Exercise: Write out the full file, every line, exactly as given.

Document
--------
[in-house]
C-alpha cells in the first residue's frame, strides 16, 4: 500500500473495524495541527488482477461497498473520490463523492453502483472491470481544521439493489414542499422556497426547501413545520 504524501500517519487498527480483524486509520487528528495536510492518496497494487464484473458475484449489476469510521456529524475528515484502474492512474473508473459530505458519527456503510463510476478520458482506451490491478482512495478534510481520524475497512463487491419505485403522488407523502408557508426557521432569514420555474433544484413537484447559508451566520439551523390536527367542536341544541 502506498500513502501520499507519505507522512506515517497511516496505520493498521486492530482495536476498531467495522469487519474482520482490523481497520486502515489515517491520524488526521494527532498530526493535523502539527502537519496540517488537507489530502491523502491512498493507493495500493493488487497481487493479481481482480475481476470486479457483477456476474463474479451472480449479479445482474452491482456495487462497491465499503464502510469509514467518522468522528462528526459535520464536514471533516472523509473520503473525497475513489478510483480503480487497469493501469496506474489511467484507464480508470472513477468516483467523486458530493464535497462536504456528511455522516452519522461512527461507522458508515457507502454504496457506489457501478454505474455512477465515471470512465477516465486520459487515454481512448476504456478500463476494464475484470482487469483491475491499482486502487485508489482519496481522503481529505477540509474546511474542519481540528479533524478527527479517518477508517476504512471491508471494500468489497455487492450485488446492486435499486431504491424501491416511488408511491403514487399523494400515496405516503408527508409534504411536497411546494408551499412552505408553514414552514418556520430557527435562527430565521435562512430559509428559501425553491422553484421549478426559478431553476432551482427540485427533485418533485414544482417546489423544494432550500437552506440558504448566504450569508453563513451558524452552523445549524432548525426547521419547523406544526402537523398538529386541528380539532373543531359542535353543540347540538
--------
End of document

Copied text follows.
[in-house]
C-alpha cells in the first residue's frame, strides 16, 4: 500500500473495524495541527488482477461497498473520490463523492453502483472491470481544521439493489414542499422556497426547501413545520 504524501500517519487498527480483524486509520487528528495536510492518496497494487464484473458475484449489476469510521456529524475528515484502474492512474473508473459530505458519527456503510463510476478520458482506451490491478482512495478534510481520524475497512463487491419505485403522488407523502408557508426557521432569514420555474433544484413537484447559508451566520439551523390536527367542536341544541 502506498500513502501520499507519505507522512506515517497511516496505520493498521486492530482495536476498531467495522469487519474482520482490523481497520486502515489515517491520524488526521494527532498530526493535523502539527502537519496540517488537507489530502491523502491512498493507493495500493493488487497481487493479481481482480475481476470486479457483477456476474463474479451472480449479479445482474452491482456495487462497491465499503464502510469509514467518522468522528462528526459535520464536514471533516472523509473520503473525497475513489478510483480503480487497469493501469496506474489511467484507464480508470472513477468516483467523486458530493464535497462536504456528511455522516452519522461512527461507522458508515457507502454504496457506489457501478454505474455512477465515471470512465477516465486520459487515454481512448476504456478500463476494464475484470482487469483491475491499482486502487485508489482519496481522503481529505477540509474546511474542519481540528479533524478527527479517518477508517476504512471491508471494500468489497455487492450485488446492486435499486431504491424501491416511488408511491403514487399523494400515496405516503408527508409534504411536497411546494408551499412552505408553514414552514418556520430557527435562527430565521435562512430559509428559501425553491422553484421549478426559478431553476432551482427540485427533485418533485414544482417546489423544494432550500437552506440558504448566504450569508453563513451558524452552523445549524432548525426547521419547523406544526402537523398538529386541528380539532373543531359542535353543540347540538